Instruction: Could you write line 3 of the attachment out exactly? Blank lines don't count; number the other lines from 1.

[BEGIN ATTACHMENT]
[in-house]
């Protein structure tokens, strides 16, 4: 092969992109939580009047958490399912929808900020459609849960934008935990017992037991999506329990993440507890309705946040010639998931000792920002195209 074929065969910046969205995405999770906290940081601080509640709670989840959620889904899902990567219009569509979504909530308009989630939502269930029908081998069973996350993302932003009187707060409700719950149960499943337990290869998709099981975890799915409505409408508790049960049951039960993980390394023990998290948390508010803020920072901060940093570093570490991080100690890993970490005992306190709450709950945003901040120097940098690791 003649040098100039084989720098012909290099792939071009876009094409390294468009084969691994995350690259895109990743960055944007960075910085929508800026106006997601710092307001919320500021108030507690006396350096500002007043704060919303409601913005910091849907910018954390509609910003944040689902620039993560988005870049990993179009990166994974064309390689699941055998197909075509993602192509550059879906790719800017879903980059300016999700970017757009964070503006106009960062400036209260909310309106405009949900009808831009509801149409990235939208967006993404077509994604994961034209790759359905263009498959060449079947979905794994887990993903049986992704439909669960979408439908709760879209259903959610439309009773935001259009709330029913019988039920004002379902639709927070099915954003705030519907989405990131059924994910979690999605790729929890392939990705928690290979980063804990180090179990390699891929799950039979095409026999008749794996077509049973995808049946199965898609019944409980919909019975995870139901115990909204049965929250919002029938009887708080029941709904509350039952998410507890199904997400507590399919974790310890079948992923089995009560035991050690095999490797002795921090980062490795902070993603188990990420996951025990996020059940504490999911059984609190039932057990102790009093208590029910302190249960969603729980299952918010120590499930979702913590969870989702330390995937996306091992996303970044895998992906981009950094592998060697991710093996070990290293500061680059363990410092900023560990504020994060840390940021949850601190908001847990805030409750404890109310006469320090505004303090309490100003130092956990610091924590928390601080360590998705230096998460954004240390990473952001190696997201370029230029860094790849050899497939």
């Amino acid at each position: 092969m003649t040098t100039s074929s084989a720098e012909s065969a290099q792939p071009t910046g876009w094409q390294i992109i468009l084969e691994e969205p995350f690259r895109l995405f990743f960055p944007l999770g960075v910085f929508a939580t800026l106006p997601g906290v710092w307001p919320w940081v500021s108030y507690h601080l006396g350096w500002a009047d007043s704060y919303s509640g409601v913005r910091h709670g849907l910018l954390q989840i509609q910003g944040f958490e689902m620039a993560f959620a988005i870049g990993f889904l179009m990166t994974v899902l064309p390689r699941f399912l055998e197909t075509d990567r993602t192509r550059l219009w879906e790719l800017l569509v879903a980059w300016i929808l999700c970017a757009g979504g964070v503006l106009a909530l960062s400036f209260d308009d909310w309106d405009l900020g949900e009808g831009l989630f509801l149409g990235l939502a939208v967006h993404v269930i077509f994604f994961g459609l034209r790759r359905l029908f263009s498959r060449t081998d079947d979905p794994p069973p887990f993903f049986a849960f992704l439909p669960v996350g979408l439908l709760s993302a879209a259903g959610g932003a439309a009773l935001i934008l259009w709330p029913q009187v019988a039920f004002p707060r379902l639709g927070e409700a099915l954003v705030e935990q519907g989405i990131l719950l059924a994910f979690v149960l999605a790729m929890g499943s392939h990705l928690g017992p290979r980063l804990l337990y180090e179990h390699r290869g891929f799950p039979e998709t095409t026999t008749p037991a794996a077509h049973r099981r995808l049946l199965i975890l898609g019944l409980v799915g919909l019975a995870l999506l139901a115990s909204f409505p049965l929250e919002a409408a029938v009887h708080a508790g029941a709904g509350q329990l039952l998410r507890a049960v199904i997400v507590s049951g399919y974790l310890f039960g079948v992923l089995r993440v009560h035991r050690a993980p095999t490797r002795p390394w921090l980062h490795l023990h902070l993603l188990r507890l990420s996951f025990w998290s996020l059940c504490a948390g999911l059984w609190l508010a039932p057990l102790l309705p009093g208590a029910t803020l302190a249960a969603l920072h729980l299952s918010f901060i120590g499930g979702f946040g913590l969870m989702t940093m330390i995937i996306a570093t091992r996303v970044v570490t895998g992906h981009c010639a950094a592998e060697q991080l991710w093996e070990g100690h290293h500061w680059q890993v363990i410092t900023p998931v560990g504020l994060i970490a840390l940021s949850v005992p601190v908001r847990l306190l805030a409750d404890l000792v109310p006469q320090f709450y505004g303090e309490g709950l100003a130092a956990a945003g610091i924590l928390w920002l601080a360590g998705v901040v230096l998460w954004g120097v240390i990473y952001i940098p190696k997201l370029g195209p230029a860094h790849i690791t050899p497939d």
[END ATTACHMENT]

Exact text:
């Amino acid at each position: 092969m003649t040098t100039s074929s084989a720098e012909s065969a290099q792939p071009t910046g876009w094409q390294i992109i468009l084969e691994e969205p995350f690259r895109l995405f990743f960055p944007l999770g960075v910085f929508a939580t800026l106006p997601g906290v710092w307001p919320w940081v500021s108030y507690h601080l006396g350096w500002a009047d007043s704060y919303s509640g409601v913005r910091h709670g849907l910018l954390q989840i509609q910003g944040f958490e689902m620039a993560f959620a988005i870049g990993f889904l179009m990166t994974v899902l064309p390689r699941f399912l055998e197909t075509d990567r993602t192509r550059l219009w879906e790719l800017l569509v879903a980059w300016i929808l999700c970017a757009g979504g964070v503006l106009a909530l960062s400036f209260d308009d909310w309106d405009l900020g949900e009808g831009l989630f509801l149409g990235l939502a939208v967006h993404v269930i077509f994604f994961g459609l034209r790759r359905l029908f263009s498959r060449t081998d079947d979905p794994p069973p887990f993903f049986a849960f992704l439909p669960v996350g979408l439908l709760s993302a879209a259903g959610g932003a439309a009773l935001i934008l259009w709330p029913q009187v019988a039920f004002p707060r379902l639709g927070e409700a099915l954003v705030e935990q519907g989405i990131l719950l059924a994910f979690v149960l999605a790729m929890g499943s392939h990705l928690g017992p290979r980063l804990l337990y180090e179990h390699r290869g891929f799950p039979e998709t095409t026999t008749p037991a794996a077509h049973r099981r995808l049946l199965i975890l898609g019944l409980v799915g919909l019975a995870l999506l139901a115990s909204f409505p049965l929250e919002a409408a029938v009887h708080a508790g029941a709904g509350q329990l039952l998410r507890a049960v199904i997400v507590s049951g399919y974790l310890f039960g079948v992923l089995r993440v009560h035991r050690a993980p095999t490797r002795p390394w921090l980062h490795l023990h902070l993603l188990r507890l990420s996951f025990w998290s996020l059940c504490a948390g999911l059984w609190l508010a039932p057990l102790l309705p009093g208590a029910t803020l302190a249960a969603l920072h729980l299952s918010f901060i120590g499930g979702f946040g913590l969870m989702t940093m330390i995937i996306a570093t091992r996303v970044v570490t895998g992906h981009c010639a950094a592998e060697q991080l991710w093996e070990g100690h290293h500061w680059q890993v363990i410092t900023p998931v560990g504020l994060i970490a840390l940021s949850v005992p601190v908001r847990l306190l805030a409750d404890l000792v109310p006469q320090f709450y505004g303090e309490g709950l100003a130092a956990a945003g610091i924590l928390w920002l601080a360590g998705v901040v230096l998460w954004g120097v240390i990473y952001i940098p190696k997201l370029g195209p230029a860094h790849i690791t050899p497939d």